Ten Margaritas With A Twist
Pascale Le Draoulec, 07.18.07, 12:01 AM ET Forbes.net
Texas chef Tim Love beat the mighty Masahuru Morimoto on the Food Network's Iron Chef this spring--and Love credits his victory in large part to the spicy, sophisticated margarita he whipped up on the fly.
The Lonesome Dove chef, who likes to cook with tequila, had brought plenty of Milagro Silver to the competition. When he learned the secret ingredient was "chiles" he dreamed up a perfectly balanced jalapeno cucumber margarita that knocked his rival out of the running.
A margarita scoring points in a culinary competition? Indeed.
Make no mistake. Margaritas have become upscale--even gourmet--with big-name toques like Jean-Georges Vongerichten slipping behind the bar to create their own renditions of this classic sweet-and-sour cocktail.
For the 2004 opening of Spice Market in New York City , Vongerichten created the popular ginger margarita made with tangy ginger-lime simple syrup. At his new restaurant Lagoon in Bora Bora , he's added a Thai-chile kick to the same cocktail, with equal success.
What's driving this trend, says Love, is a newfound appreciation--and availability--of premium tequilas made from 100% agave.
"As people have become more educated about tequila," he says, "they are demanding better and more interesting margaritas."
He now serves the winning jalapeno margarita at his Lonesome Dove restaurant in Fort Worth , Texas . He's finessed it a bit, adding cooling cucumber to balance the spice.
In many ways, "the margarita has gone the exact same route as Mexican food in this country," says Richard Sandoval, who owns the Modern Mexican restaurant group, including Maya in New York City , San Francisco and Dubai .
"We started out with very basic, humble Tex-Mex. Now we are seeing a much more regional, more refined Mexican cuisine. We've simply brought the level of the margarita up to the level of modern Mexican food."
A perfect example: his sour-sweet tamarind margarita, a top seller at Maya.
Sandoval says his margarita's basic premise--to achieve the perfect balance between sour and sweet--invites all sorts of tempting deviations. Even south of the border, he's seeing more and more Mexican mixologists experimenting with quirky ingredients like hibiscus and guanabana (custard apple fruit) in their margaritas.
La Esquina, in New York City , now offers a hibiscus rose margarita infused with rose water. Bartender Rogan Holmes says the sweet, aromatic hibiscus provides the perfect yin to the lime's yang tang.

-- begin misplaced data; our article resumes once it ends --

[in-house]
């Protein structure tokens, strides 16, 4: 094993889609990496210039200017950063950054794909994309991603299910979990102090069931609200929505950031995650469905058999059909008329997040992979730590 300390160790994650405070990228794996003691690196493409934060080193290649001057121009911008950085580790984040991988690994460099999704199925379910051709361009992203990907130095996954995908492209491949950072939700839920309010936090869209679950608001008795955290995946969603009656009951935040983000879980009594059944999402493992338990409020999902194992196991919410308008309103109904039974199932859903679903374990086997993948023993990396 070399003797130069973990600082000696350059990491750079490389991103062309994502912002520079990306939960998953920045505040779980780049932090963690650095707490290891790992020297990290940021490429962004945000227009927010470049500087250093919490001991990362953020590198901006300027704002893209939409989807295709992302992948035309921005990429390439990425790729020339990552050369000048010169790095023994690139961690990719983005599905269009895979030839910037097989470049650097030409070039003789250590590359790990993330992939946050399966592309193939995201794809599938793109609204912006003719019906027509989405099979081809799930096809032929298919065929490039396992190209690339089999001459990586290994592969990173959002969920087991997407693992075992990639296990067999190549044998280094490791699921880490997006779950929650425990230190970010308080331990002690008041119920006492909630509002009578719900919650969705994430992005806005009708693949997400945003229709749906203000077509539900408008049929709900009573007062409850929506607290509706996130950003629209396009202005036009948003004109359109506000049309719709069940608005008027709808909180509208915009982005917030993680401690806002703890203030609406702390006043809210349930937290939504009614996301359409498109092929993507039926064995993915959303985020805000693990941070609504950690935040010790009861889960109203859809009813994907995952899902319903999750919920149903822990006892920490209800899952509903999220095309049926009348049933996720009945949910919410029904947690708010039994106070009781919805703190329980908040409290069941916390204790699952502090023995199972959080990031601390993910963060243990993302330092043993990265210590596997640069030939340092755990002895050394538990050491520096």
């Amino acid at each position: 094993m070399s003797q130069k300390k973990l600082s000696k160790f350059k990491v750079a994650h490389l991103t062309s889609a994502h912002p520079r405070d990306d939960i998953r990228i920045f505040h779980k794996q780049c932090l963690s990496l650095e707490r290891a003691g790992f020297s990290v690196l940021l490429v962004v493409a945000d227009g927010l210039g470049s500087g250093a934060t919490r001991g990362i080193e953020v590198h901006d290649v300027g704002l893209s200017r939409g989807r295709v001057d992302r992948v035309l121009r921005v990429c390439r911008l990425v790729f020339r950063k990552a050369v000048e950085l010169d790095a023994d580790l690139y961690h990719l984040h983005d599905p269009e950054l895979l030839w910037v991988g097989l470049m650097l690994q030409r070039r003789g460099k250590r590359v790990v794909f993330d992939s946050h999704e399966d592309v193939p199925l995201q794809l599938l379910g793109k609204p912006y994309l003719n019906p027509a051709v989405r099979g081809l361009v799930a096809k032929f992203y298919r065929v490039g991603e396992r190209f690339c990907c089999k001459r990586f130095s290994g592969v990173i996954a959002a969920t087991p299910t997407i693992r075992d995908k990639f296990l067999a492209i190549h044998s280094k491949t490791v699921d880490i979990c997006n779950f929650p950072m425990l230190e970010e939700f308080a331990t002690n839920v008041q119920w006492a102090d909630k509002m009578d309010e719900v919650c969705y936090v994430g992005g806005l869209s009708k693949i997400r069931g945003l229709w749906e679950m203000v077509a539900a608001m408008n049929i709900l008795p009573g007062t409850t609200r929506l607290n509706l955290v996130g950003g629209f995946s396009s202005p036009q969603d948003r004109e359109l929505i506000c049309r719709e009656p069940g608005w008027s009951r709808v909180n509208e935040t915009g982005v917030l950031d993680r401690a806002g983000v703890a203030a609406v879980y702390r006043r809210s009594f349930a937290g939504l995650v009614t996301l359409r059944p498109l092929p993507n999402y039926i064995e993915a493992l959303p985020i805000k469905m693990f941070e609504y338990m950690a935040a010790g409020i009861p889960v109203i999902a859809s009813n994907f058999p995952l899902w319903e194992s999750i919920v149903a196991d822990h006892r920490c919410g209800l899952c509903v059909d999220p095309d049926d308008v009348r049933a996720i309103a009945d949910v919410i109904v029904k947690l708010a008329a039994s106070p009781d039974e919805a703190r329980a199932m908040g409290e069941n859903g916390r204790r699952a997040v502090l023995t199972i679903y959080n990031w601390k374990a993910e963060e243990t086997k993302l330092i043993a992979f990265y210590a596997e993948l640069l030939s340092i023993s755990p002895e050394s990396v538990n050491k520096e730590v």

But Sue Torres, chef and owner at Suenos in New York City , says it's all about the tequila.
"There is an amazing variety of tequilas on the market today, from Blanco's to reposados to añejos," she says. "These are quality tequilas that are just crying out to be paired with interesting nectars that will either complement or contrast their distinct flavors."
Torres, who opens Los Dados in July, also in New York City , says she's been spending more time on the margarita menu than in the kitchen, precisely because these new tequilas, with their respective notes of candied ginger, cinnamon, vanilla, pineapple or even roasted vegetables, "are such a dream to work with."
"I've come up with 20 different margaritas already," she says. "We're probably going to have to scale back."
Like many of the mixologists who supplied recipes for our list of 10 upscale and unusual margaritas, Torres has been playing with creating unique simple syrups to reflect each type of tequila, and she's customizing salt mixtures for rim-dipping. At Los Dados, she'll be serving a vanilla bean margarita with a chile-flecked salt rim.
At Amalia, mixologist Holly Roberts mixes bergamot oil into her simple syrup. Though she would normally reserve an añejo tequila for sipping, she thought the slightly sweet characteristics of a Patron añejo tequila combined well with the exotic oil for a Mediterranean twist on the margarita. Her saffron salt for the rim alone has more ingredients (including orange peel, fennel seeds, chile de arbol, and saffron) than most margaritas on our list.
"There's a tremendous number of ways to play with margaritas in order to update them or to make them more interesting," she says. "Because it's such a classic drink that really resonates with people, they're more willing to try new interpretations."
Maybe so. But can you eat salsa and chips with a bergamot margarita?
"Not at Amalia," says Roberts. "But we'll gladly give you hummus and flatbread."